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DENVER — State officials are in the process of asking the Small Business Administration to declare Colorado a disaster area from the spread of the COVID-19 virus, a key move that could unlock billions in emergency loans for small and medium-sized companies.
How often have you started to write a memo on policy updates, an annual report or even an email only to find yourself staring at a blank screen? Many professionals struggle to get started writing — even though they have a general idea of what they should say, they don’t know what to say first.
President Donald Trump freed up $50 billion in federal funds for the virus response last week, while $20 million of Congress’ initial $8.3 billion spending package would go directly to the SBA’s disaster loan program.
The loans are available for businesses located in areas specifically designated as disaster sites by the administration. They are capped at up to $2 million per eligible company and carry a rate of 3.75 percent for businesses and 2.75 percent for non-profit groups.
Ten states have received that designation for COVID-19 spread, including California, Washington and New York.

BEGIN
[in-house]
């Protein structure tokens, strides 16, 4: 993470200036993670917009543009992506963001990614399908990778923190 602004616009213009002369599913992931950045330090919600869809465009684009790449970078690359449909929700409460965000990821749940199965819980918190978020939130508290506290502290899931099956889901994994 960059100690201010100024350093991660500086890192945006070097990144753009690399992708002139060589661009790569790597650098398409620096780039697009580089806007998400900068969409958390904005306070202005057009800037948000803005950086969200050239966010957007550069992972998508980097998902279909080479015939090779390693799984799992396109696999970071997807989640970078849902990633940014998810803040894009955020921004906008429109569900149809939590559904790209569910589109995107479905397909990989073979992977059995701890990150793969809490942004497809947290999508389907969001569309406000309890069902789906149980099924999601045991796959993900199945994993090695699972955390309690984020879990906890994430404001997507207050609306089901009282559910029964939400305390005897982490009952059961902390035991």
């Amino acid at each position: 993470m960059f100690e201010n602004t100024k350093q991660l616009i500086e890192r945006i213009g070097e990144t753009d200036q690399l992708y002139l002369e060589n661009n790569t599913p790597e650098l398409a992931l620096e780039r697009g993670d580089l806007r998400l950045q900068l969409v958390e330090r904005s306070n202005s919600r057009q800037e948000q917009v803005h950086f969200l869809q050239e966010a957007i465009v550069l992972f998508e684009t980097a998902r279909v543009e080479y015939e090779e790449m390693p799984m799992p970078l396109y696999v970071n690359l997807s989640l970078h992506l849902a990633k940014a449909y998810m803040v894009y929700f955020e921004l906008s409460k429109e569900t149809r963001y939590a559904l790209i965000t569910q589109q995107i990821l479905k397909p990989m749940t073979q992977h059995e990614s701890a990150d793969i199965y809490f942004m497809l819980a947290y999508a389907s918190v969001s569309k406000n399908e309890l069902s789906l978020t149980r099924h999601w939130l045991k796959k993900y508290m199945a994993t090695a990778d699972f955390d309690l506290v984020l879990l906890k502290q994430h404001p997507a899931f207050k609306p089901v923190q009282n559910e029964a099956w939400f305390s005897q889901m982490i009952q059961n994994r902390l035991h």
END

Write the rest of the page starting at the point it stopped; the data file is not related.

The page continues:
As of Tuesday, Colorado is not on that list.
Mike O’Connell, director of the Larimer County Small Business Development Center, told BizWest those loans are critical for small businesses that may have trouble securing a line of credit from a private sector lender.
“The banking institutions …They’re going to look at your ability to repay it, they’re probably going to want to make sure you’re not being too optimistic with some of your future revenue projections,” he said. “With the situation going forward like this, which nobody can predict, they’re probably going to have to look at this thing with some scrutiny.”
O’Connell suggested that interested business owners should gather three years worth of business and personal tax returns and financial statements before applying.
Glenn Plagens, director of business support and rural prosperity for the Colorado Department of Economic Development and International Trade, told BizWest in a prepared statement that the state is currently collecting documented cases of economic harm to submit to the SBA.
“Given COVID-19’s impact on the entirety of the state, it was essential to engage counties across Colorado to secure documentation that allows Gov. Polis to advance all of the state as a disaster area,” he said.
However, it’s unclear how soon the SBA could make a disaster declaration or how quickly capital would be made available to Colorado businesses. A spokeswoman for the SBA did not respond to requests for comment Monday and Tuesday morning.
Those loans could be a lifeline to the state’s in-person service businesses after Gov. Jared Polis ordered a 30-day ban on serving dine-in customers Monday. The loans could help businesses keep front-of-house employees such as waiters and bartenders on the payroll.
At a press conference Monday, Polis said Colorado would expand its unemployment insurance for temporarily laid off employees and to cover wages from employees whose hours were cut.